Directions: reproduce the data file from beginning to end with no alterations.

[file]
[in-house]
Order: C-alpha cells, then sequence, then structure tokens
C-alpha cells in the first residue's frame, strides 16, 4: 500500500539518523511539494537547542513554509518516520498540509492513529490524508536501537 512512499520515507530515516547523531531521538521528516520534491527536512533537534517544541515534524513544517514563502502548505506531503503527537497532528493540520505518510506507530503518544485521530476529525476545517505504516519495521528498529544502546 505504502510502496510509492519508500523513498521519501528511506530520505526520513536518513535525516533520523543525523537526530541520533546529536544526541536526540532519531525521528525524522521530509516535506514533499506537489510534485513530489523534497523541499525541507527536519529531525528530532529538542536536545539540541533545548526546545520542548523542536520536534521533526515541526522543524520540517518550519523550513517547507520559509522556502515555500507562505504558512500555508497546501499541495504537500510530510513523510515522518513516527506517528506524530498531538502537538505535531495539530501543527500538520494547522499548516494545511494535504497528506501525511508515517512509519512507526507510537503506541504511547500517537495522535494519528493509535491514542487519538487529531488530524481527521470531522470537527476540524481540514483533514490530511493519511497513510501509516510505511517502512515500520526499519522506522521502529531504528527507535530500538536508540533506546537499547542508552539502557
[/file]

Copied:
[in-house]
Order: C-alpha cells, then sequence, then structure tokens
C-alpha cells in the first residue's frame, strides 16, 4: 500500500539518523511539494537547542513554509518516520498540509492513529490524508536501537 512512499520515507530515516547523531531521538521528516520534491527536512533537534517544541515534524513544517514563502502548505506531503503527537497532528493540520505518510506507530503518544485521530476529525476545517505504516519495521528498529544502546 505504502510502496510509492519508500523513498521519501528511506530520505526520513536518513535525516533520523543525523537526530541520533546529536544526541536526540532519531525521528525524522521530509516535506514533499506537489510534485513530489523534497523541499525541507527536519529531525528530532529538542536536545539540541533545548526546545520542548523542536520536534521533526515541526522543524520540517518550519523550513517547507520559509522556502515555500507562505504558512500555508497546501499541495504537500510530510513523510515522518513516527506517528506524530498531538502537538505535531495539530501543527500538520494547522499548516494545511494535504497528506501525511508515517512509519512507526507510537503506541504511547500517537495522535494519528493509535491514542487519538487529531488530524481527521470531522470537527476540524481540514483533514490530511493519511497513510501509516510505511517502512515500520526499519522506522521502529531504528527507535530500538536508540533506546537499547542508552539502557